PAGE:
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View Full Version : All NYC Bloomberg warns that 21,000 new teachers could face layoffs under possible $1 billion budget cut



theschoolboards
01-29-2011, 12:40 PM
This from N.Y. Daily News (http://www.nydailynews.com/ny_local/education/2011/01/29/2011-01-29_21000_new_teachers_facing_ax_mike_warns_of_poss ible_1b_cut.html) by Jonathan Lemire and Rachel Monahan:
Under a possible $1 billion state budget cut to city schools, Mayor Bloomberg warned Friday of possible layoffs for teachers hired in the last five years.

Because state law requires cutting the most recently hired teachers in certain subject areas first, Bloomberg complained that schools will lose great new teachers in slimming their ranks by about 21,000.

"We'd have to part company with some of the best teachers," he said on WOR radio.

"It's a state law, 'Last in, first out,'" he added, referring to the rules requiring teachers hired last to go first.

"There are great and terrible teachers at every level of experience and age. ... In the private sector, nobody would do 'Last in, first out.' You'd do it on the 'Who is the most productive.'"

read more>> (http://www.nydailynews.com/ny_local/education/2011/01/29/2011-01-29_21000_new_teachers_facing_ax_mike_warns_of_poss ible_1b_cut.html)

theschoolboards
01-31-2011, 11:36 AM
This from NYPost.com (http://www.nypost.com/p/news/opinion/opedcolumnists/class_dismissed_aWbPhfrfPORfq2P7zVTbeK) by Susan Edelman:
Esther Chu was 8 when her parents moved from Hong Kong to Southern California, and she entered a third-grade classroom — terrified.

“I didn’t understand a word the teacher was saying,” she recalls.

But Chu learned quickly, and two years later she landed in the gifted-and-talented program.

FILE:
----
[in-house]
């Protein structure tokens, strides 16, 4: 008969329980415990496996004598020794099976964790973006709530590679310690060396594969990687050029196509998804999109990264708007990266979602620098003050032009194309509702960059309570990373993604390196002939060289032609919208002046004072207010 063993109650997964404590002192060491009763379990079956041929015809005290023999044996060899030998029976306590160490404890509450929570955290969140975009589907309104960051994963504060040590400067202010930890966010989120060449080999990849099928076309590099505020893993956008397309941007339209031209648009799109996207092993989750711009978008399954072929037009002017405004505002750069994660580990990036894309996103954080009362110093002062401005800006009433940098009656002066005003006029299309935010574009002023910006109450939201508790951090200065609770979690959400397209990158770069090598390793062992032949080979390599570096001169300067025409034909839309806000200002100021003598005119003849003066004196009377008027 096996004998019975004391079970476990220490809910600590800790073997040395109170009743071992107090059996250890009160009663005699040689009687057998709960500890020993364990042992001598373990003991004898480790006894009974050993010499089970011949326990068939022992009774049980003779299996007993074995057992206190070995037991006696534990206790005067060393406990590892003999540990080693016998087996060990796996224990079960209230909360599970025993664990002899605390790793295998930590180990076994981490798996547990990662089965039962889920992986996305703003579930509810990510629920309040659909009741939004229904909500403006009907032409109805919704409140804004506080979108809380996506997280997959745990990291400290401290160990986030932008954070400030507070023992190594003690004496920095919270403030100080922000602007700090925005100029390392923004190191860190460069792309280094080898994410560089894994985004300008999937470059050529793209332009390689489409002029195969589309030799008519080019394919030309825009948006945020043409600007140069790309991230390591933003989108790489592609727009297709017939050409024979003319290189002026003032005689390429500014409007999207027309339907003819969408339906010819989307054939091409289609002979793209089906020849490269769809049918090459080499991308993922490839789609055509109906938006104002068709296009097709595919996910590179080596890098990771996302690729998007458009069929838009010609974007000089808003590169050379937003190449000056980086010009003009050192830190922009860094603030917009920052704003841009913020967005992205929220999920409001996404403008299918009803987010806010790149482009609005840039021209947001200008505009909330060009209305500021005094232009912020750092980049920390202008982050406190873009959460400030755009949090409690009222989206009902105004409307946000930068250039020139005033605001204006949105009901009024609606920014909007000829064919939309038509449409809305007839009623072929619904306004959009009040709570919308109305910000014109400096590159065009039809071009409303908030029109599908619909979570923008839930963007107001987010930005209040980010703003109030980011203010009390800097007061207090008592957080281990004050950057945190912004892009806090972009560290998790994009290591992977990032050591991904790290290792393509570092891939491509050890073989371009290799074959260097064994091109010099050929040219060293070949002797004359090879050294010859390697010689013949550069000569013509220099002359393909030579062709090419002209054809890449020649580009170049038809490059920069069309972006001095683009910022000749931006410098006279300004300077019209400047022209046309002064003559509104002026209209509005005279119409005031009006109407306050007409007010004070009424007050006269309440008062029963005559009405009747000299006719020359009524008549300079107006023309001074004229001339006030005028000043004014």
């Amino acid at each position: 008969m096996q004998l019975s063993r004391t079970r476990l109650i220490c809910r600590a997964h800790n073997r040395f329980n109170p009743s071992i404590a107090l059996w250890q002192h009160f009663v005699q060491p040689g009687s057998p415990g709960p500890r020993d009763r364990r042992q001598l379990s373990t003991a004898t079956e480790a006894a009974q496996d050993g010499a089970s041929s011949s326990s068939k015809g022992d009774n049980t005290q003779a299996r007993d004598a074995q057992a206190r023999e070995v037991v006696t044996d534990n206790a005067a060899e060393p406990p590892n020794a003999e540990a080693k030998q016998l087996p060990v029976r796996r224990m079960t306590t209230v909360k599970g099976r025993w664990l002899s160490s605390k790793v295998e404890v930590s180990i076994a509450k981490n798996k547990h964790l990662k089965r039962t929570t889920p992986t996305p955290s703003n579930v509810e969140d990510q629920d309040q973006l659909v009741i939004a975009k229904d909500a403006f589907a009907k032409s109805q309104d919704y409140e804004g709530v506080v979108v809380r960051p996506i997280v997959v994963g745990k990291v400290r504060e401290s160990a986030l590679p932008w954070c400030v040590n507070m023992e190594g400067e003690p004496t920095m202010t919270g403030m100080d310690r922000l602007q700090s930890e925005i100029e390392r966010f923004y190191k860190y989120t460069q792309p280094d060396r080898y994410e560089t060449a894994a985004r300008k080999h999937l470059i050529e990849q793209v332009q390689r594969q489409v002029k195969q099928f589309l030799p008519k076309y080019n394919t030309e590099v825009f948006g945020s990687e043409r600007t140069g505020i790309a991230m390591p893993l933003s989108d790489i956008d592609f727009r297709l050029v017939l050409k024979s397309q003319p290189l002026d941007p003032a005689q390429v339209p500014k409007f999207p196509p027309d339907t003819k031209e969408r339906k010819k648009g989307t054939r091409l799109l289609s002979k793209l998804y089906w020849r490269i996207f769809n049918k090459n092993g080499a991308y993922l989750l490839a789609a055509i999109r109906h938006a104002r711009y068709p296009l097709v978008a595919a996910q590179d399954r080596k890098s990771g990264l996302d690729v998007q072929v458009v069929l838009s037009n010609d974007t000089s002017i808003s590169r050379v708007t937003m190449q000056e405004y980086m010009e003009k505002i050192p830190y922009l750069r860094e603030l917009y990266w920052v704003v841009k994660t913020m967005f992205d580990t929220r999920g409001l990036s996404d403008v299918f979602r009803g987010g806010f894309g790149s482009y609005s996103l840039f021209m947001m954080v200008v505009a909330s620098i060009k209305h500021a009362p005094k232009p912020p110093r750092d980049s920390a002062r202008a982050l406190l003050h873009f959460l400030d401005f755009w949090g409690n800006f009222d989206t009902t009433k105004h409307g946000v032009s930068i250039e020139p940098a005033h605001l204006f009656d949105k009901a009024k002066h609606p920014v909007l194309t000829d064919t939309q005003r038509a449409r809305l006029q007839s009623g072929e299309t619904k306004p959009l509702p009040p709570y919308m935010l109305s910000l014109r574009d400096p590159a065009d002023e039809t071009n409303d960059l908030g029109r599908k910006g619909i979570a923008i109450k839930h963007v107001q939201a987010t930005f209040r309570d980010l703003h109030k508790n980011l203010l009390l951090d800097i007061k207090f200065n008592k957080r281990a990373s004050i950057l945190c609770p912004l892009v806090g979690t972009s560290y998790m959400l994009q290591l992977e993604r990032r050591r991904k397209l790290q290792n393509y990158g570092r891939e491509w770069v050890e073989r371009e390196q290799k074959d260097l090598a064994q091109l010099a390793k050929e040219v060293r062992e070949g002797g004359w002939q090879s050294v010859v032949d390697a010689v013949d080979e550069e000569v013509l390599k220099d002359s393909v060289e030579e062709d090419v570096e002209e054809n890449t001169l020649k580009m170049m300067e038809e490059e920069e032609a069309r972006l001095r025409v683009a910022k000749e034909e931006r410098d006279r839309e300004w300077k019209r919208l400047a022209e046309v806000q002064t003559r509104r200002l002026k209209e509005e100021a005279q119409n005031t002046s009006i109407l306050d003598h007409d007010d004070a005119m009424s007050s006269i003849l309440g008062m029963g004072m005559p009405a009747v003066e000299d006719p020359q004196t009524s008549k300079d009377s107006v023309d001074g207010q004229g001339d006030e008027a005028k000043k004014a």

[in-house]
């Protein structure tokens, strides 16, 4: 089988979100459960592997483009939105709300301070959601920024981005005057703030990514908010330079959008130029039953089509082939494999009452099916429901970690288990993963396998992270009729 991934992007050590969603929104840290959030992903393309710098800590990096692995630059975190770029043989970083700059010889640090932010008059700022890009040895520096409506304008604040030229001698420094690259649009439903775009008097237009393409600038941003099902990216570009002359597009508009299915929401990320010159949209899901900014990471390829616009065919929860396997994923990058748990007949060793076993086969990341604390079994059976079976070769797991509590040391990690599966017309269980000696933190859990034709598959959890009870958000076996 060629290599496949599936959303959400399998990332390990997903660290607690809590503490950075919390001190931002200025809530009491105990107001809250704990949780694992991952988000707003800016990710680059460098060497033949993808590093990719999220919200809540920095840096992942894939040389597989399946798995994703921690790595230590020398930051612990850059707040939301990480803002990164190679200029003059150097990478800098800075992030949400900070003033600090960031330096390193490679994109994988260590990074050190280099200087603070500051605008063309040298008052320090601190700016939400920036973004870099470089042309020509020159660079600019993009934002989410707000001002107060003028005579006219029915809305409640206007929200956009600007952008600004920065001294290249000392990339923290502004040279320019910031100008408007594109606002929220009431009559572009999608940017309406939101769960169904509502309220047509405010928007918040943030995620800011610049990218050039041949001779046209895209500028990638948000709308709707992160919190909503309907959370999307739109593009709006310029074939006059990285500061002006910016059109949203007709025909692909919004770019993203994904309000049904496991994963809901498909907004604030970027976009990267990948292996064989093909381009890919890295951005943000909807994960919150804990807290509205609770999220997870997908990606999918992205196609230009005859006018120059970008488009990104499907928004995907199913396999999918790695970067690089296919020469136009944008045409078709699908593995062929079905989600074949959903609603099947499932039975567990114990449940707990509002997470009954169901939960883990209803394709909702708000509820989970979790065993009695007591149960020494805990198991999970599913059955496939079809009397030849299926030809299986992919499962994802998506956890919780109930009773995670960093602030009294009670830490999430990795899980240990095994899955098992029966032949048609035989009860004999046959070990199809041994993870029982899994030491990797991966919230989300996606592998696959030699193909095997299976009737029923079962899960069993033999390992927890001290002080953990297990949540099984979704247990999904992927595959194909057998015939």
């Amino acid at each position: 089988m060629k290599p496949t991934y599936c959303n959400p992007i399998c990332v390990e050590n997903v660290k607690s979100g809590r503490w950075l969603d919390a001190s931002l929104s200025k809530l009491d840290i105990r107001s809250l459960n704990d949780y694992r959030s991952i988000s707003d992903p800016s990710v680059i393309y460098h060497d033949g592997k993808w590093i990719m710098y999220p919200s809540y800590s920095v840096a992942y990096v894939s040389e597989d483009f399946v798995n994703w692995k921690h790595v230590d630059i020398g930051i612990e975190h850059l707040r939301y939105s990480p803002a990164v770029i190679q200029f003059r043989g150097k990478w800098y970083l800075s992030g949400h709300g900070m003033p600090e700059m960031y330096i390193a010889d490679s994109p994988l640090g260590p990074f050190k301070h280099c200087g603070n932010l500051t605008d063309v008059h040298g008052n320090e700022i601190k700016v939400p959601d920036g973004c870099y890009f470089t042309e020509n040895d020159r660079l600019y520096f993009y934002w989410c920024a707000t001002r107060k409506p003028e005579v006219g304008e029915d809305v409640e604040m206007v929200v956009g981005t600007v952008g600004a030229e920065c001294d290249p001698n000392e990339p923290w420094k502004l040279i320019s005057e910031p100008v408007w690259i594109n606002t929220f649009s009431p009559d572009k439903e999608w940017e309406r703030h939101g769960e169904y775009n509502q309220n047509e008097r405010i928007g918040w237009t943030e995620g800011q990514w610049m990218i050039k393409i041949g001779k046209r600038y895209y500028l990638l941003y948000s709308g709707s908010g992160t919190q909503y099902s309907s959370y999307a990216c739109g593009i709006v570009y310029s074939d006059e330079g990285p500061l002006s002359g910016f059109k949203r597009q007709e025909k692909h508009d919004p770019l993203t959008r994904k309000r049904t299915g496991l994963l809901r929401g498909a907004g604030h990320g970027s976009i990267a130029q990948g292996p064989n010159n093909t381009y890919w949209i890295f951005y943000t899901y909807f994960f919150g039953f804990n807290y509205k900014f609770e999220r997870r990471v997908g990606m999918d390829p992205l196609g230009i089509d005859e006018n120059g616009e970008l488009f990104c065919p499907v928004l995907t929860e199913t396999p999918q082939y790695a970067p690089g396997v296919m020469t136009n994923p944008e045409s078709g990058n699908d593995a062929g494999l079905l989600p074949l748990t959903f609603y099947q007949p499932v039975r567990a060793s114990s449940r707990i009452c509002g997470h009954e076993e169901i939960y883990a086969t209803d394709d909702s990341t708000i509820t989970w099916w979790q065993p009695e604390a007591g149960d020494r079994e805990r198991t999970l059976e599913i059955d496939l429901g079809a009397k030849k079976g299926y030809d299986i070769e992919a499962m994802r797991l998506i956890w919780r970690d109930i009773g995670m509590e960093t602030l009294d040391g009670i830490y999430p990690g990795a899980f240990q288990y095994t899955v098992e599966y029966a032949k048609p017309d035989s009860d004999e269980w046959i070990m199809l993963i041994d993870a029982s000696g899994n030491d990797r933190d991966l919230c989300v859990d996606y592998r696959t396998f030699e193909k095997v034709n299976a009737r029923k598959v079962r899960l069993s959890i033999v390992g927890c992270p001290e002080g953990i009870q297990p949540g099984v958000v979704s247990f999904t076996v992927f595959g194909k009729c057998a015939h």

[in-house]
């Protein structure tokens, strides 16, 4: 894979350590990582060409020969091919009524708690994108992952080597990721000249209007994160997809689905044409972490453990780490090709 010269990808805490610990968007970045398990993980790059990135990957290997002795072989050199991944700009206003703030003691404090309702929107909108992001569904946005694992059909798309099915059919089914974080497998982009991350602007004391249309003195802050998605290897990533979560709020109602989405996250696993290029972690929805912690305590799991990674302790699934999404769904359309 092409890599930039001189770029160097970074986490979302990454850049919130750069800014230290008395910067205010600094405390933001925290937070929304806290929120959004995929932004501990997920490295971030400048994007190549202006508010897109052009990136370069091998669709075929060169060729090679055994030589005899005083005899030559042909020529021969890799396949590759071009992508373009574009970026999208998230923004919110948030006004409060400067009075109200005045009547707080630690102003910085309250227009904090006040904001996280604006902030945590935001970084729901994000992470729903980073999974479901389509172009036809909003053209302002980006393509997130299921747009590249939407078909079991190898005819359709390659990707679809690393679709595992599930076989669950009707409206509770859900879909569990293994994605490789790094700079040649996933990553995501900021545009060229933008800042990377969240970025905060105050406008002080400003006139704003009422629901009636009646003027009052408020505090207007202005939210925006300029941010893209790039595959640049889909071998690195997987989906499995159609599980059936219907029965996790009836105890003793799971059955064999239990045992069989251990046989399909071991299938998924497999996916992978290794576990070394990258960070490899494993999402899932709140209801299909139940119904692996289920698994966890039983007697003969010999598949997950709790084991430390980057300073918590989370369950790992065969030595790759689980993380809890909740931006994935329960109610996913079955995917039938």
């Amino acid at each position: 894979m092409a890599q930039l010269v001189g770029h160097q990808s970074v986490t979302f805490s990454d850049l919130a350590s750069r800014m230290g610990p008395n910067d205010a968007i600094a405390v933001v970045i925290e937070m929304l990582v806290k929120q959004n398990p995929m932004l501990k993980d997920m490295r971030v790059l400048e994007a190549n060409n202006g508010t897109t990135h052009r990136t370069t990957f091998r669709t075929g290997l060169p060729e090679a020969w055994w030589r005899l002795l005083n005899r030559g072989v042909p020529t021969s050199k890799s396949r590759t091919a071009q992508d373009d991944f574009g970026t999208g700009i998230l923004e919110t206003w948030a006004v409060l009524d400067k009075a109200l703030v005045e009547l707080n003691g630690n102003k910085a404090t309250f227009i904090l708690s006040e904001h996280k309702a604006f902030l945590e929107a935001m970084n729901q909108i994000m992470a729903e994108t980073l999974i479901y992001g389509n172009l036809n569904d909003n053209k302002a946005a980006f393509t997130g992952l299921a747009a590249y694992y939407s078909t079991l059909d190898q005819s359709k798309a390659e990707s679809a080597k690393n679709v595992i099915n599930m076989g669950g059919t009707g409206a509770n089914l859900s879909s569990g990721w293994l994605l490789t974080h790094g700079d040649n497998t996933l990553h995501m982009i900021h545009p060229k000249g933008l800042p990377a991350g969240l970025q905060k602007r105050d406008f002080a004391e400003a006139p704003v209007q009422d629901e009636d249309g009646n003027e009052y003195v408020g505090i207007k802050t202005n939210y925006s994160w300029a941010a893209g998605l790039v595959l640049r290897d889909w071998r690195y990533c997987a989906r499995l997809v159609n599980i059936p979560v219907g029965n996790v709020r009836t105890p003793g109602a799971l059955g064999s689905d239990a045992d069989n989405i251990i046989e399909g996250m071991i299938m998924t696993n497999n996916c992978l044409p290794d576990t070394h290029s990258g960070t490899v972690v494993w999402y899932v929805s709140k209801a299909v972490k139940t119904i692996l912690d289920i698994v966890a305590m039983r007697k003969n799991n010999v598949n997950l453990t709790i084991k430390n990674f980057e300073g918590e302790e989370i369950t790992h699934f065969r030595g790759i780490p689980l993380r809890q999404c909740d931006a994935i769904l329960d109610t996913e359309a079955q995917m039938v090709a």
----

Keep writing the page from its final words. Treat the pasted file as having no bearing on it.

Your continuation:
In high school, a freshman biology class awoke a passion for science. “My teacher was very enthusiastic about the subject. I was fascinated about the things you can learn about cells, the body, plants.”

Despite her family’s meager finances — her mom worked as a home-health aide, her dad in a warehouse — Chu became the first in her family to attend college: Yale University.

After graduating two years ago, she joined Teach for America, a non-profit group that recruits recent college grads to teach for at least two years in low-income communities, and made a beeline to apply in New York City. The Department of Education snapped her up.

Today, the 23-year-old teaches biology and chemistry at Middle School 88 in Park Slope, after her first year at Williamsburg Prep High School. She aims to match the dedication of those who guided and inspired her.

“Passion can be contagious,” she says. “I try to make sure my enthusiasm for science is transferred, so my students can fall in love with it the way I did.”

None of her gusto may matter, however, once a possible $1 billion cut in state aid forces Mayor Bloomberg to lay off as many as 15,000 teachers, a worst-case scenario he described on Friday.

A 127-year-old civil service law puts recently hired teachers with the least seniority, like Chu, on the chopping block.

Bloomberg has launched an uphill battle to change the law, against fierce union opposition. Ending the “last in, first out” rule is also on the bargaining table in stalled contract negotiations with the United Federation of Teachers.

Layoffs by seniority would hit poor and minority communities hardest, since more new teachers typically start there.

read more>> (http://www.nypost.com/p/news/opinion/opedcolumnists/class_dismissed_aWbPhfrfPORfq2P7zVTbeK)